Originally posted on Climate Progress, with only the photo added:
by Zachary Rybarczyk
Developing countries (including China) are expected to account for more than 90% of global energy growth in the next 30 years. The U.S Agency for International Development (USAID) is addressing the urgent need for sustainable, clean economic growth in these regions with the release of its Climate Change and Development Strategy for 2012.
Although USAID has incorporated climate change adaptation and mitigation into segments of its assistance programs over the past two decades, this new development strategy marks the first time climate change will play a central role throughout the entire agency’s development efforts.
This is a major development that illustrates how government agencies are making the link between climate change and humanitarian assistance, demonstrating an international policy commitment geared toward the mitigation and adaption to risks posed by both “slow-onset” (rising sea levels, changes in rainfall patterns) and “rapid-onset” (severe storms, floods) climate impacts. Strides taken to promote green, low-emission economies in emerging markets will not only protect global and regional environments, but will also improve the public health, food security, and livelihood of individuals living in these areas.
The Climate Change and Development Strategy, which will guide USAID projects from 2012 through 2016, aims to:
- Accelerate the transition to low-emission development through investments in clean energy and sustainable landscapes for climate change mitigation
- Increase the resilience of people, places, and livelihoods through investments in climate change adaptation
Both of these strategic objectives direct USAID’s developmental assistance to promote a marketplace that encourages local and private investment in clean energy and sustainable land usage, all the while supporting governance systems that promote scientific research and appropriate actions to deal with climate stressors.
By incorporating private funds into climate adaption and mitigation, developing nations will be able to support the inclusion of renewable or lower-carbon fuels into their energy supply (through sources such as biomass or wind power), and at the same time will support public campaigns to increase energy efficiency. The Development Strategy also aims to promote responsible land usage through REDD+ (Reducing Emissions from Deforestation and forest Degradation), which is the second largest source of greenhouse gas emissions after fossil fuel consumption.
The agency will also incorporate climate change throughout the agency as the third pillar of the strategy to “strengthen development outcomes by integrating climate change in USAID programming, learning, policy dialogues, and operations.” Now all of the agency’s development goals will consider the impacts of climate change and seek to advance climate-sensitive approaches, including fields such as democracy and governance, health, gender equity, and food security, and economic growth.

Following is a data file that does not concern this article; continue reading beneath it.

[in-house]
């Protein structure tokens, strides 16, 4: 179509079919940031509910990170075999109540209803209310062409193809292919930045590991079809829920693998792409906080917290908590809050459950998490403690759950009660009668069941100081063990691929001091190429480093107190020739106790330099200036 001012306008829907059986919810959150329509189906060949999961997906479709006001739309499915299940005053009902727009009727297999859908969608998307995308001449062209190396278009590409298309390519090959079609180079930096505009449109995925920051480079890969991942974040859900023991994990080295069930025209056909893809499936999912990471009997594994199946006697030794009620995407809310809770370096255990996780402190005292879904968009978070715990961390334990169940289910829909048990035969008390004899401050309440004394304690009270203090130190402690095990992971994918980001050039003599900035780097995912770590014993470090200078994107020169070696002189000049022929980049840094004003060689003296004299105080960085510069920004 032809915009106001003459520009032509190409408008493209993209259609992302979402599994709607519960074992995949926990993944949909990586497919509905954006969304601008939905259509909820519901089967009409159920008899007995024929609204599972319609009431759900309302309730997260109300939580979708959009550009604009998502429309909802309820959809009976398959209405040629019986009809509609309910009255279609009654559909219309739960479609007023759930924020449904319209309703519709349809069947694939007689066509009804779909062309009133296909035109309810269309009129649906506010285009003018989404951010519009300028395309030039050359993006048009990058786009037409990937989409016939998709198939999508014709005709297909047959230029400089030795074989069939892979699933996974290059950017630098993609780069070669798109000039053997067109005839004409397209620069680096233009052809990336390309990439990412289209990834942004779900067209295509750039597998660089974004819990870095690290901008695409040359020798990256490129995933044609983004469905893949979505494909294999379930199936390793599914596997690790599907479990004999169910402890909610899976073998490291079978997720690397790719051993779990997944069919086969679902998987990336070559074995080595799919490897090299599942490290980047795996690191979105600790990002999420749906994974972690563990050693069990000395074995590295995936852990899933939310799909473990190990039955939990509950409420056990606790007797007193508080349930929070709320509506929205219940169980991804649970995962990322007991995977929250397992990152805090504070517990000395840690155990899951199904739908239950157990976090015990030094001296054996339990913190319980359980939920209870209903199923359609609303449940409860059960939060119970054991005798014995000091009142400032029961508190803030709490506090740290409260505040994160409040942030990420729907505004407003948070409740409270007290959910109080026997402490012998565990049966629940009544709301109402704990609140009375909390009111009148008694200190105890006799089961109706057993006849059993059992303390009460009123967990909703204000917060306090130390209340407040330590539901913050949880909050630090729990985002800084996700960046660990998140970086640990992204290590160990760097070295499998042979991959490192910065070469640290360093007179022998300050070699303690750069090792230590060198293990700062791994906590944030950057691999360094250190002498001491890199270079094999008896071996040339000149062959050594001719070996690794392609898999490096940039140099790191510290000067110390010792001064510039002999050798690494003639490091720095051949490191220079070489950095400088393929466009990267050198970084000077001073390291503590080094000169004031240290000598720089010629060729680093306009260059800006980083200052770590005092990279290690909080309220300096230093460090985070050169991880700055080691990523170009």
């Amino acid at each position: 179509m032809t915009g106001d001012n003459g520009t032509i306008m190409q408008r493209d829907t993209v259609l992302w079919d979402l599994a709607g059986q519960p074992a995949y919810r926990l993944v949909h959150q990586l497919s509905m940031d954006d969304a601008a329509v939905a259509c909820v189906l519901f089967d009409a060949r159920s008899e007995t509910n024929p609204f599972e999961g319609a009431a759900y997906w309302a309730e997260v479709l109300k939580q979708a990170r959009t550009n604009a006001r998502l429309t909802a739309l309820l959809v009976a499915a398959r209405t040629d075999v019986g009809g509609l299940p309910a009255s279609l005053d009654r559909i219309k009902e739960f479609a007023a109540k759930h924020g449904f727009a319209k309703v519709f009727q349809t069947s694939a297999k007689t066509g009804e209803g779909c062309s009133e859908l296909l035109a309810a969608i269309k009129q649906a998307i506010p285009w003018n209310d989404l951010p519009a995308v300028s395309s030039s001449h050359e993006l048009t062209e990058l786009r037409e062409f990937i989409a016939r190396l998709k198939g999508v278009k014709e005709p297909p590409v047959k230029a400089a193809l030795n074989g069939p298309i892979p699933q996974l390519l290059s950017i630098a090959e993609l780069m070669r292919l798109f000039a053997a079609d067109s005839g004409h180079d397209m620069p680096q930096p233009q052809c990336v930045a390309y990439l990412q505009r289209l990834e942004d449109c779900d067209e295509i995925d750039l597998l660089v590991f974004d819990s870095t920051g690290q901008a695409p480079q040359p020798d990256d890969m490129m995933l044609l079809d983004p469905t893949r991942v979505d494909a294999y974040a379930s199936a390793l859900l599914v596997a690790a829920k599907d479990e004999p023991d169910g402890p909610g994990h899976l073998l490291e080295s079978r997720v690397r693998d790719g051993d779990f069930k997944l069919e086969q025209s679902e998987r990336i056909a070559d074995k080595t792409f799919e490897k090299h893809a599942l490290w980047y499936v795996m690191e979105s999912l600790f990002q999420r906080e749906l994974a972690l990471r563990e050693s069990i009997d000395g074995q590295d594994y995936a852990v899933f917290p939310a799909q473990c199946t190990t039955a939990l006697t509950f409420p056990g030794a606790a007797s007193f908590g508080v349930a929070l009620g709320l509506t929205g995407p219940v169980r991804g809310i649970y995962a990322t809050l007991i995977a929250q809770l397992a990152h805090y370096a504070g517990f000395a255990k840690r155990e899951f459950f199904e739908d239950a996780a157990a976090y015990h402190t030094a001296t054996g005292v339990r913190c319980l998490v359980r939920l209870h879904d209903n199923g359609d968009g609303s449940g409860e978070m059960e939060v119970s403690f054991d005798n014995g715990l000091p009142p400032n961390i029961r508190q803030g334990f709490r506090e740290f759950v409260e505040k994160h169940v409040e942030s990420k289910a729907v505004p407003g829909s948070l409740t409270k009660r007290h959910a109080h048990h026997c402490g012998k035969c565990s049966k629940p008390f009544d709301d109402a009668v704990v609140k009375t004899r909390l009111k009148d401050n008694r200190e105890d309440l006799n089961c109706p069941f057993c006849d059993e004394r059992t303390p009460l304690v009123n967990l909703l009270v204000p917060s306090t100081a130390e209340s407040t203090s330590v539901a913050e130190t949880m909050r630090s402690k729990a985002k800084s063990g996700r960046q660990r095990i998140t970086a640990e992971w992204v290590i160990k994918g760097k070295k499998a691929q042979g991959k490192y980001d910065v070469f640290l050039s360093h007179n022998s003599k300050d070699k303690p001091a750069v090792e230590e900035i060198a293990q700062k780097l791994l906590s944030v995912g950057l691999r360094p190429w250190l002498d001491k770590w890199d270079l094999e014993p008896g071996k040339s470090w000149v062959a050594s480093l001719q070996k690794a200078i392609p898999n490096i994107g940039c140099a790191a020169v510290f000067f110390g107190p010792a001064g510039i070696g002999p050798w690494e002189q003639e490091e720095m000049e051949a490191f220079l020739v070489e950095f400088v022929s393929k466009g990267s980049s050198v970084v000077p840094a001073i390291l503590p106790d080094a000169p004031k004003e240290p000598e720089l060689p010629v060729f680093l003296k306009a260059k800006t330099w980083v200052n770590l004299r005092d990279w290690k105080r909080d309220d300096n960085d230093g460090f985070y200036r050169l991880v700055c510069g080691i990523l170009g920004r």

The USAID Strategy designates zones where the agency will direct resources based on the criteria of clean energy, sustainable landscapes, and adaption. Threats posed by climate change in emerging and developing markets, which are specifically targeted by USAID, will be some of the hardest hit areas in the world.
According to the USAID report, Bangladesh will bear the worst impacts of climate change — losing 20% of its land mass if sea level rises a single meter. In a nation with the 7th largest population and one of the highest population densities in the world, the results would be catastrophic. The strategy report also notes that over the next 40 years, Sub-Saharan Africa will experience an increase in droughts and floods in the region that could result in an 11% to 28% drop in agricultural production.
The environmental and human impact of climate change is now a fundamental driver of USAID’s activities, says Rajiv Shah, Director of the agency:
“Climate change is among the greatest global challenges of our generation. We must work with partner governments and their citizens, civil society and private sectors and draw upon their collective expertise, innovative thinking and emerging science to meet this challenge. By doing so, we will help drive forward one of our most fundamental development goals: sustainable global growth.”
It is encouraging that the strategy points to international climate finance commitments — namely the pledge by developed countries to invest $30 billion during the Fast Start Financing period between 2010 and 2012 — as an underpinning for the USAID’s climate change priorities. The strategy shows why international climate finance is a lynchpin of the US foreign agenda, further bolstering calls for a second commitment to international financing packages between 2013 and 2015.
For this reason, CAP has advocated for a second commitment period for international climate finance between 2013 and 2015 to ramp-up investment in adaptation and mitigation in developing countries.
Zachary Rybarczyk is an intern with the energy team at the Center for American Progress.
Flooding in Bangladesh via jeevs